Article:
MANILA, Philippines—Local populations of dugong and Irrawaddy dolphin are on the verge of extinction, according to a new book released this month detailing the conservation status of marine mammals found in the Philippines.
The book, titled “Red List Status of Marine Mammals,” assesses the status of 26 out of 28 marine mammal species and subspecies found in the Philippines, according to a news release from the Department of Environment and Natural Resources.
Scientists found that two of the species assessed were critically endangered: the dugong, with scientific name Dugong dugong, whose remnant populations are found in Philippine coastal waters, and an isolated population of the Irrawaddy dolphin, or Orcaella brevirostris, in the Malampaya Sound, Palawan.
Animals categorized as critically endangered face an extremely high risk of extinction in the wild.
Released this month, the publication is “the most comprehensive and up-to-date list of the country’s threatened dolphins, whales and dugong,” the DENR said.
According to the book, local populations of dugong and Irrawaddy dolphin are declining despite legislation and conservation efforts.
“They continue to face threats such as destruction of habitat, entanglement in fishing nets, solid wastes, coastal development, boat traffic, and sedimentation, all made more severe with climate change impacts,” it said.
In addition to the two species, 24 other marine mammals found in the Philippines were assessed by at least 20 scientists, experts, researchers and conservation managers based on the Red List categories and criteria set by the International Union for the Conservation of Nature (IUCN).
They analyzed the best available information on threats to the species and habitat, population estimates, and rates of population reduction, among others. Marine mammals are one of the few taxonomic groups assessed using the IUCN categories at a regional/national level.
“[This] book is an excellent account of research work on the ecology, distribution, threats, and conservation status of Philippine marine mammals,” former Environment Secretary Angel Alcala, a marine biologist and Ramon Magsaysay laureate, wrote in his foreword.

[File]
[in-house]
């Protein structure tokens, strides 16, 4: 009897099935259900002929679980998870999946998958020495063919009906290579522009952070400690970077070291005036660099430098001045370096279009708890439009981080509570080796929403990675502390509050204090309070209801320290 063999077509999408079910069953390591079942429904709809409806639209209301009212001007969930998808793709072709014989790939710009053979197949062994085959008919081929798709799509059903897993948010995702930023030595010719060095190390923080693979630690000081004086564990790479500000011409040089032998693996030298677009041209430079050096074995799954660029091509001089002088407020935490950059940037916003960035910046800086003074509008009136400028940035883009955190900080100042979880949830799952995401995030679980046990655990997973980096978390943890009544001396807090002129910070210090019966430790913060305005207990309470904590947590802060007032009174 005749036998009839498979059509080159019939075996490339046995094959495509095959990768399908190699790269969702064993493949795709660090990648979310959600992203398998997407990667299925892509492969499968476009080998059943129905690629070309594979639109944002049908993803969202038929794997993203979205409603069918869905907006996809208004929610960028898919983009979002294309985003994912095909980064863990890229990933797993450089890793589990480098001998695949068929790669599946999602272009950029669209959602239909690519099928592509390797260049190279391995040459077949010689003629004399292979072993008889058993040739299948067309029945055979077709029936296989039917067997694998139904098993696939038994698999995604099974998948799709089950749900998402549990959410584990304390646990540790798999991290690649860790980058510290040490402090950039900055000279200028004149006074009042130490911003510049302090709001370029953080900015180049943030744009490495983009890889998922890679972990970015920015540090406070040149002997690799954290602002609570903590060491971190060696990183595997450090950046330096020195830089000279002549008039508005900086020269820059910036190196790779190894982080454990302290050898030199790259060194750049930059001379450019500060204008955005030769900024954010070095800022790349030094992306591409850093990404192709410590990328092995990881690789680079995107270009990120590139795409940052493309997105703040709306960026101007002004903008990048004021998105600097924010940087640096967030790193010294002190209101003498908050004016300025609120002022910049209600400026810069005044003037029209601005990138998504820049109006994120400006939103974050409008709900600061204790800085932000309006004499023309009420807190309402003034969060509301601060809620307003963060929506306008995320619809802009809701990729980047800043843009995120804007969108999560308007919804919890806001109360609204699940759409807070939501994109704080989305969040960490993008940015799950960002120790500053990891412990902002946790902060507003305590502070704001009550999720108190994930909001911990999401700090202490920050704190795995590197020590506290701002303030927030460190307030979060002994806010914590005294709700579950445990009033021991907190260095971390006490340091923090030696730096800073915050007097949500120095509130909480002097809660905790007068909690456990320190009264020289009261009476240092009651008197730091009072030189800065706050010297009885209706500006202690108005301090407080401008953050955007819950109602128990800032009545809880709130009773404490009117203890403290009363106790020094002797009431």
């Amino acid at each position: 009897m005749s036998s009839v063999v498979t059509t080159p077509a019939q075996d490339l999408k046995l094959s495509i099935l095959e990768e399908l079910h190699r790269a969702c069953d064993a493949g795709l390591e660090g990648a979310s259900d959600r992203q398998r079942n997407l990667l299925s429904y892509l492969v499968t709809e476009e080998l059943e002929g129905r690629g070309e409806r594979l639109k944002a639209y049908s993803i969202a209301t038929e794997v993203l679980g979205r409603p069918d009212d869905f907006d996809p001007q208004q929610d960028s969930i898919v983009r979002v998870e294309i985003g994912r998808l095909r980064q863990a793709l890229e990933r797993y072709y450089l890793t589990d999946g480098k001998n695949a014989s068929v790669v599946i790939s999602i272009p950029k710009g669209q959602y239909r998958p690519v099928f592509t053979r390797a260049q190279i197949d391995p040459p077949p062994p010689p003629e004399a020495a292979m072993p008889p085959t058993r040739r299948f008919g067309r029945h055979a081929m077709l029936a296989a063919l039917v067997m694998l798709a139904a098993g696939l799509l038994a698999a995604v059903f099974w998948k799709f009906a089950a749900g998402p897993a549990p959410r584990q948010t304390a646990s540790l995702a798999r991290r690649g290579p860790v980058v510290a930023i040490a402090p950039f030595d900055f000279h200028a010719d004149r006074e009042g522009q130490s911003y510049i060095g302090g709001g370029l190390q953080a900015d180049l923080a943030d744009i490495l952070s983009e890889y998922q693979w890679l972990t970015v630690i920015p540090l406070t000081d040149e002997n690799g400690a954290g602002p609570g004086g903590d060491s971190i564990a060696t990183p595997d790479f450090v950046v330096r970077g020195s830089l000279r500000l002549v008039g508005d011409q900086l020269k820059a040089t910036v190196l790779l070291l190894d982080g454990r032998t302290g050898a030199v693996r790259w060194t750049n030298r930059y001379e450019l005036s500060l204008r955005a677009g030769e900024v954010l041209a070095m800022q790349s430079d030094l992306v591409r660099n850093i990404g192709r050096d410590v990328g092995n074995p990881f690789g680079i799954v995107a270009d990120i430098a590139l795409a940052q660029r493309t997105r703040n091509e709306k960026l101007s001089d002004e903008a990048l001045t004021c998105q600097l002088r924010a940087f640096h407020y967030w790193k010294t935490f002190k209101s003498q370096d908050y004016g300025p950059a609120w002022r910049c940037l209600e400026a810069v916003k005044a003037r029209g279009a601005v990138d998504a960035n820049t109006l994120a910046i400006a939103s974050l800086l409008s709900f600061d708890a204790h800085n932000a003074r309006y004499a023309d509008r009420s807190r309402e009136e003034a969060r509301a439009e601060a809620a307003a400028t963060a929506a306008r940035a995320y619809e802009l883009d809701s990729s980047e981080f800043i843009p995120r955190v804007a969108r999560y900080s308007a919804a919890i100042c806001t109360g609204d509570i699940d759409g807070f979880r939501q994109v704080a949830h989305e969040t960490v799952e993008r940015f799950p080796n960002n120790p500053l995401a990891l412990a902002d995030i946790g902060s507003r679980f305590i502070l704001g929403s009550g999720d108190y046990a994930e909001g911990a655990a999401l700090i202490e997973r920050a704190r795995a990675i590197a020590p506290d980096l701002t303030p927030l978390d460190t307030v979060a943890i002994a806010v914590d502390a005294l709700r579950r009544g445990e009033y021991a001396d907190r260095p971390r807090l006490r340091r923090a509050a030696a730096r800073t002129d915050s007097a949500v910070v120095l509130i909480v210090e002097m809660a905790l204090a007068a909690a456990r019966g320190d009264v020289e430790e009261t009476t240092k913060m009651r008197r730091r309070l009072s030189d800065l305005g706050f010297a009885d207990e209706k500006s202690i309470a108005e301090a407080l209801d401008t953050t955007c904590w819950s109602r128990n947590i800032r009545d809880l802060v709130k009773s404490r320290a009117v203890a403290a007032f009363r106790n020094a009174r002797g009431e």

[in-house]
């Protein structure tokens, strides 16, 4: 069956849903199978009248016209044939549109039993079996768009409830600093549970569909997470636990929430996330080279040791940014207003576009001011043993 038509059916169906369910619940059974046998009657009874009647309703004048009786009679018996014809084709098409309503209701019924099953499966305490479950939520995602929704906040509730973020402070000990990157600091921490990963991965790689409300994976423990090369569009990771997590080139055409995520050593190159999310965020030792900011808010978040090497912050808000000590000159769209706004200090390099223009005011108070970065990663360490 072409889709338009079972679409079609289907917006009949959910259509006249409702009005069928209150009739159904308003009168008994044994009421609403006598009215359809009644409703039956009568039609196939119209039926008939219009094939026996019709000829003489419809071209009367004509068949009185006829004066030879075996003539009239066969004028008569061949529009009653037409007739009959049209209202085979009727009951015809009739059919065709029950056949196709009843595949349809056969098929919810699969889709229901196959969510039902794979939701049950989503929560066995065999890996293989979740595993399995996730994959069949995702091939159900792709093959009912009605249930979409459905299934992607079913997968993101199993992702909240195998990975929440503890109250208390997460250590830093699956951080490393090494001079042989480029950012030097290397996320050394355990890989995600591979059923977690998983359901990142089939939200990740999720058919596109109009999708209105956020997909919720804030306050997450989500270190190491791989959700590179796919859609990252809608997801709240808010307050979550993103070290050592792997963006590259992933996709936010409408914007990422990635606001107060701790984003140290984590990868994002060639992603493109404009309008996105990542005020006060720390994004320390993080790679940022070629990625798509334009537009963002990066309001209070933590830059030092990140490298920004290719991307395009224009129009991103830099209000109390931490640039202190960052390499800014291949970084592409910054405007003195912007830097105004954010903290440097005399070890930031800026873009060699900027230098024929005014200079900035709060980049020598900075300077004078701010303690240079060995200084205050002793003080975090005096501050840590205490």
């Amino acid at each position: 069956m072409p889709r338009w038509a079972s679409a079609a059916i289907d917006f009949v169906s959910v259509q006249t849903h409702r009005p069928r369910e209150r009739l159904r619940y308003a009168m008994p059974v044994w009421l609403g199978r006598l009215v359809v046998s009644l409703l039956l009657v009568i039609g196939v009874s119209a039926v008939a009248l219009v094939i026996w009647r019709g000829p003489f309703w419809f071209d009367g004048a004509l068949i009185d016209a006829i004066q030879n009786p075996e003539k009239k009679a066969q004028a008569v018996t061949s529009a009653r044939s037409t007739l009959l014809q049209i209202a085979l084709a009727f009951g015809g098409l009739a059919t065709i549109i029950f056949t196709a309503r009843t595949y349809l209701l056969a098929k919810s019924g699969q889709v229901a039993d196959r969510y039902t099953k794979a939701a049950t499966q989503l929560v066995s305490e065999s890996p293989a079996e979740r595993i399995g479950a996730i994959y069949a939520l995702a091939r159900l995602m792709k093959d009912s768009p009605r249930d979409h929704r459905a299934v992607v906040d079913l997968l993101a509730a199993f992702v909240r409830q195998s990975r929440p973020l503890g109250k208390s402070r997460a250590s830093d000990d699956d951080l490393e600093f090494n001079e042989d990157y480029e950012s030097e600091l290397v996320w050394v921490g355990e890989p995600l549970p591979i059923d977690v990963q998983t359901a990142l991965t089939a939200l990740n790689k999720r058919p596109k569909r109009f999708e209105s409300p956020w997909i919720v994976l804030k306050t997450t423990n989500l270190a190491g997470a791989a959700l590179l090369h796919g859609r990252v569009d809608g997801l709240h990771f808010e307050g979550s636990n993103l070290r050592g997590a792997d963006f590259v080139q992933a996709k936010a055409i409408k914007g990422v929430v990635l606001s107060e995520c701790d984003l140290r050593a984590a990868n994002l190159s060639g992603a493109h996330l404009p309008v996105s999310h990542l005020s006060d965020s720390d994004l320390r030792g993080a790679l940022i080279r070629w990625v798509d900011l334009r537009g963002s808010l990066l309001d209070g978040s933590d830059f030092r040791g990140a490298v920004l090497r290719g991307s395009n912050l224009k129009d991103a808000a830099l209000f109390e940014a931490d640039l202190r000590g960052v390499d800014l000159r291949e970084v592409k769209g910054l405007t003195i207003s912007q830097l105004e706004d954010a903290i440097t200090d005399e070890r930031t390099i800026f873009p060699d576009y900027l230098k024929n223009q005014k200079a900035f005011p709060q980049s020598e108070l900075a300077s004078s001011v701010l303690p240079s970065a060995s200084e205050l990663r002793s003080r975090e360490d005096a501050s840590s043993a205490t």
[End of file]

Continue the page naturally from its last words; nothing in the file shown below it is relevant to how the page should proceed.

The book contains texts, photos, maps, and illustrations providing relevant government agencies, non-governmental organizations, advocacy groups, and even individuals with science-based information that may influence policy decisions and actions toward reversing, or at least halting, the decline in Philippine marine biodiversity.
Results of the national marine mammal Red List assessment categorized four other marine mammal species in the Philippines as “vulnerable”:
the humpback whale, Fraser’s dolphin, Gray’s spinner dolphin, and the sperm whale.
Another alarming result of the Red List Status is that 20 of the 24 species and subspecies assessed are “data deficient,” meaning there has not been adequate research on their condition, threats, and capacity for survival, according to the book.
“This does not mean that these animals are out of the ‘red’ and not threatened. It just shows that there is an urgent need for more research,” said Dr. AA Yaptinchay, director of Marine Wildlife Watch of the Philippines, and one of the researchers.
Studies on these species are necessary for conservation planning, policy making on local and international levels, and monitoring trends in extinction and tracking of progress towards conservation of the remaining populations, the DENR said.
“It is hoped that other threatened animal and plant groups, both terrestrial and marine, will be assessed at the national level as variations in their status are expected based on the geographical distribution of each species and the different levels of threats that these populations or sub-populations are exposed to,” it added.
For example, an IUCN-assessed species such as a dugong is considered “vulnerable” globally but the population in the Philippines is “critically endangered.”
“Hopefully, this publication will encourage our nation to provide the extra effort to ensure the protection of these threatened animals as well as their habitats,” Yaptinchay said.
“Perhaps in the next assessment, we will see an improvement on their status. It will be very sad if their status becomes worse, because extinction is the only step left after a ‘critically endangered’ listing,” he added.